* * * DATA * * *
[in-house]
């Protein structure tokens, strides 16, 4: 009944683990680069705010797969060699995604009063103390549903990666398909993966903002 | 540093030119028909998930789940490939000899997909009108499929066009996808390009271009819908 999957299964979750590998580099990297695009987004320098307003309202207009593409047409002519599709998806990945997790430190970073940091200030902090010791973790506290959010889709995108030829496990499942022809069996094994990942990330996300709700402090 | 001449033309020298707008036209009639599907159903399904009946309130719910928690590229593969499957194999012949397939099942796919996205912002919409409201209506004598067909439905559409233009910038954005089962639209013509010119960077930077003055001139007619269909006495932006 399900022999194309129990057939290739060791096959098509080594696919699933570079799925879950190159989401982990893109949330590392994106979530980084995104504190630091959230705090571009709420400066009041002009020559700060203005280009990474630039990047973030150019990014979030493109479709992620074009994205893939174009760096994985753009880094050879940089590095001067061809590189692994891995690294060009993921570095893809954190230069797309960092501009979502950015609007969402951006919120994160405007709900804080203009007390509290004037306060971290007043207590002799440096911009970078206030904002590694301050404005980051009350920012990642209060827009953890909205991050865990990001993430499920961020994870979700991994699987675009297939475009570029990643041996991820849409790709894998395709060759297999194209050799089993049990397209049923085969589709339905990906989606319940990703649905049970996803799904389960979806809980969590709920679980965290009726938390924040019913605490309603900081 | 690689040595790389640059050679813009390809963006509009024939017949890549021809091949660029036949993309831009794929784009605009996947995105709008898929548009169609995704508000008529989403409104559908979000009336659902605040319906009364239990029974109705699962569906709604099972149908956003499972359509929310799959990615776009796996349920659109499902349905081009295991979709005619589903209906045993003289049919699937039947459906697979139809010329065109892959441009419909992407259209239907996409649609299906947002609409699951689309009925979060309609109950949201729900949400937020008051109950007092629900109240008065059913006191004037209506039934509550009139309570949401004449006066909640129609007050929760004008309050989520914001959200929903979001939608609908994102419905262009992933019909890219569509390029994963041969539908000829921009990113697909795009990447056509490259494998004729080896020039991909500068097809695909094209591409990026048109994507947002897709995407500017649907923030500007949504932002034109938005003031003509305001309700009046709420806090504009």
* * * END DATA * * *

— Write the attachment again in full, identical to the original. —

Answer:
[in-house]
């Protein structure tokens, strides 16, 4: 009944683990680069705010797969060699995604009063103390549903990666398909993966903002 | 540093030119028909998930789940490939000899997909009108499929066009996808390009271009819908 999957299964979750590998580099990297695009987004320098307003309202207009593409047409002519599709998806990945997790430190970073940091200030902090010791973790506290959010889709995108030829496990499942022809069996094994990942990330996300709700402090 | 001449033309020298707008036209009639599907159903399904009946309130719910928690590229593969499957194999012949397939099942796919996205912002919409409201209506004598067909439905559409233009910038954005089962639209013509010119960077930077003055001139007619269909006495932006 399900022999194309129990057939290739060791096959098509080594696919699933570079799925879950190159989401982990893109949330590392994106979530980084995104504190630091959230705090571009709420400066009041002009020559700060203005280009990474630039990047973030150019990014979030493109479709992620074009994205893939174009760096994985753009880094050879940089590095001067061809590189692994891995690294060009993921570095893809954190230069797309960092501009979502950015609007969402951006919120994160405007709900804080203009007390509290004037306060971290007043207590002799440096911009970078206030904002590694301050404005980051009350920012990642209060827009953890909205991050865990990001993430499920961020994870979700991994699987675009297939475009570029990643041996991820849409790709894998395709060759297999194209050799089993049990397209049923085969589709339905990906989606319940990703649905049970996803799904389960979806809980969590709920679980965290009726938390924040019913605490309603900081 | 690689040595790389640059050679813009390809963006509009024939017949890549021809091949660029036949993309831009794929784009605009996947995105709008898929548009169609995704508000008529989403409104559908979000009336659902605040319906009364239990029974109705699962569906709604099972149908956003499972359509929310799959990615776009796996349920659109499902349905081009295991979709005619589903209906045993003289049919699937039947459906697979139809010329065109892959441009419909992407259209239907996409649609299906947002609409699951689309009925979060309609109950949201729900949400937020008051109950007092629900109240008065059913006191004037209506039934509550009139309570949401004449006066909640129609007050929760004008309050989520914001959200929903979001939608609908994102419905262009992933019909890219569509390029994963041969539908000829921009990113697909795009990447056509490259494998004729080896020039991909500068097809695909094209591409990026048109994507947002897709995407500017649907923030500007949504932002034109938005003031003509305001309700009046709420806090504009």